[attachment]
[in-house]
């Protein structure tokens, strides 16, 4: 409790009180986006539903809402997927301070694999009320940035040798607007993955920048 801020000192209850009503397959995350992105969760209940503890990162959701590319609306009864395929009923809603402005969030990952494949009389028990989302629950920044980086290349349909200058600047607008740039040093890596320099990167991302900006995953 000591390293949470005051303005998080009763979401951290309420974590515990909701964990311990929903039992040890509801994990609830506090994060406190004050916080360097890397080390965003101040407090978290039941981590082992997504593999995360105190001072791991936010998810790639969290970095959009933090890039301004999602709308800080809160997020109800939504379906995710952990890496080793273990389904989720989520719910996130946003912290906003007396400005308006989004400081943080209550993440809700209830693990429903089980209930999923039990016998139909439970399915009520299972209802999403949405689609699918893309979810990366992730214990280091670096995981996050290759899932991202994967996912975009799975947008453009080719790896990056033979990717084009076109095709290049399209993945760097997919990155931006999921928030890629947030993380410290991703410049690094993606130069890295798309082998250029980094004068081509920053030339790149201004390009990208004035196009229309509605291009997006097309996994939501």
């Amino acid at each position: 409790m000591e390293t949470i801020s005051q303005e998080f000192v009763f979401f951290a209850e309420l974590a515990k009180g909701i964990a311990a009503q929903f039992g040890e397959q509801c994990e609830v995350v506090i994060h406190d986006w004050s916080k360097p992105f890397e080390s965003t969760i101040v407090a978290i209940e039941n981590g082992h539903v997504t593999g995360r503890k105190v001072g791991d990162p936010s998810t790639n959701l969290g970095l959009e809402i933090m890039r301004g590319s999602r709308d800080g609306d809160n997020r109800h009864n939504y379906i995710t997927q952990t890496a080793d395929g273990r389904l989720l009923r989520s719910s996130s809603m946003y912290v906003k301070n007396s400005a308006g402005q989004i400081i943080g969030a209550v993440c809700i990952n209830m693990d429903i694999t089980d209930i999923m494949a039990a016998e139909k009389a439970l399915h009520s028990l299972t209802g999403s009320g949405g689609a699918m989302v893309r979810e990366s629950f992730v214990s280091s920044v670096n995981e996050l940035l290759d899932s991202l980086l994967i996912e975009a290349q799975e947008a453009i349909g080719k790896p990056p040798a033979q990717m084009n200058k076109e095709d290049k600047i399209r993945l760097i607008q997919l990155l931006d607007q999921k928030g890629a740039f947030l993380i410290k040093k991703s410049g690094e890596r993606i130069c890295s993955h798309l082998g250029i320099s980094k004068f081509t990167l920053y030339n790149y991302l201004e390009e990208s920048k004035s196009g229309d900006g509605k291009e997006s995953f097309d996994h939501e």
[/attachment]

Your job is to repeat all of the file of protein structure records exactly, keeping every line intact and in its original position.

[in-house]
């Protein structure tokens, strides 16, 4: 409790009180986006539903809402997927301070694999009320940035040798607007993955920048 801020000192209850009503397959995350992105969760209940503890990162959701590319609306009864395929009923809603402005969030990952494949009389028990989302629950920044980086290349349909200058600047607008740039040093890596320099990167991302900006995953 000591390293949470005051303005998080009763979401951290309420974590515990909701964990311990929903039992040890509801994990609830506090994060406190004050916080360097890397080390965003101040407090978290039941981590082992997504593999995360105190001072791991936010998810790639969290970095959009933090890039301004999602709308800080809160997020109800939504379906995710952990890496080793273990389904989720989520719910996130946003912290906003007396400005308006989004400081943080209550993440809700209830693990429903089980209930999923039990016998139909439970399915009520299972209802999403949405689609699918893309979810990366992730214990280091670096995981996050290759899932991202994967996912975009799975947008453009080719790896990056033979990717084009076109095709290049399209993945760097997919990155931006999921928030890629947030993380410290991703410049690094993606130069890295798309082998250029980094004068081509920053030339790149201004390009990208004035196009229309509605291009997006097309996994939501």
């Amino acid at each position: 409790m000591e390293t949470i801020s005051q303005e998080f000192v009763f979401f951290a209850e309420l974590a515990k009180g909701i964990a311990a009503q929903f039992g040890e397959q509801c994990e609830v995350v506090i994060h406190d986006w004050s916080k360097p992105f890397e080390s965003t969760i101040v407090a978290i209940e039941n981590g082992h539903v997504t593999g995360r503890k105190v001072g791991d990162p936010s998810t790639n959701l969290g970095l959009e809402i933090m890039r301004g590319s999602r709308d800080g609306d809160n997020r109800h009864n939504y379906i995710t997927q952990t890496a080793d395929g273990r389904l989720l009923r989520s719910s996130s809603m946003y912290v906003k301070n007396s400005a308006g402005q989004i400081i943080g969030a209550v993440c809700i990952n209830m693990d429903i694999t089980d209930i999923m494949a039990a016998e139909k009389a439970l399915h009520s028990l299972t209802g999403s009320g949405g689609a699918m989302v893309r979810e990366s629950f992730v214990s280091s920044v670096n995981e996050l940035l290759d899932s991202l980086l994967i996912e975009a290349q799975e947008a453009i349909g080719k790896p990056p040798a033979q990717m084009n200058k076109e095709d290049k600047i399209r993945l760097i607008q997919l990155l931006d607007q999921k928030g890629a740039f947030l993380i410290k040093k991703s410049g690094e890596r993606i130069c890295s993955h798309l082998g250029i320099s980094k004068f081509t990167l920053y030339n790149y991302l201004e390009e990208s920048k004035s196009g229309d900006g509605k291009e997006s995953f097309d996994h939501e």